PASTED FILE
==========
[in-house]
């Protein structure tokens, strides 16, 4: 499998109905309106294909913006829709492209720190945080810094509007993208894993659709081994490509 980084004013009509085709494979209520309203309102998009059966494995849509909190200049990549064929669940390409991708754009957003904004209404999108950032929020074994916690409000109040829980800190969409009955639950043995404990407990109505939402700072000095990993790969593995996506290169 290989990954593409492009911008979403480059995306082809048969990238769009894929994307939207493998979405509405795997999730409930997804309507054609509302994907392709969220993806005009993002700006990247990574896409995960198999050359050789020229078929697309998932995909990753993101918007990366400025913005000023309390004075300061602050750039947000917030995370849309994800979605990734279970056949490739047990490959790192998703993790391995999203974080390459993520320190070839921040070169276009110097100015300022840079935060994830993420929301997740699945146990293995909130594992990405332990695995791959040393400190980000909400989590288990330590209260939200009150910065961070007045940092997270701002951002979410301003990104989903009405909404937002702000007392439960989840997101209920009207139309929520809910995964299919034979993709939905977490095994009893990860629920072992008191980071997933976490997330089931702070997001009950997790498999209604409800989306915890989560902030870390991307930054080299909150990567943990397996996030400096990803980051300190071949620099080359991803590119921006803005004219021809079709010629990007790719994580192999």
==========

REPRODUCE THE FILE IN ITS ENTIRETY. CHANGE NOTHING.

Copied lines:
[in-house]
């Protein structure tokens, strides 16, 4: 499998109905309106294909913006829709492209720190945080810094509007993208894993659709081994490509 980084004013009509085709494979209520309203309102998009059966494995849509909190200049990549064929669940390409991708754009957003904004209404999108950032929020074994916690409000109040829980800190969409009955639950043995404990407990109505939402700072000095990993790969593995996506290169 290989990954593409492009911008979403480059995306082809048969990238769009894929994307939207493998979405509405795997999730409930997804309507054609509302994907392709969220993806005009993002700006990247990574896409995960198999050359050789020229078929697309998932995909990753993101918007990366400025913005000023309390004075300061602050750039947000917030995370849309994800979605990734279970056949490739047990490959790192998703993790391995999203974080390459993520320190070839921040070169276009110097100015300022840079935060994830993420929301997740699945146990293995909130594992990405332990695995791959040393400190980000909400989590288990330590209260939200009150910065961070007045940092997270701002951002979410301003990104989903009405909404937002702000007392439960989840997101209920009207139309929520809910995964299919034979993709939905977490095994009893990860629920072992008191980071997933976490997330089931702070997001009950997790498999209604409800989306915890989560902030870390991307930054080299909150990567943990397996996030400096990803980051300190071949620099080359991803590119921006803005004219021809079709010629990007790719994580192999």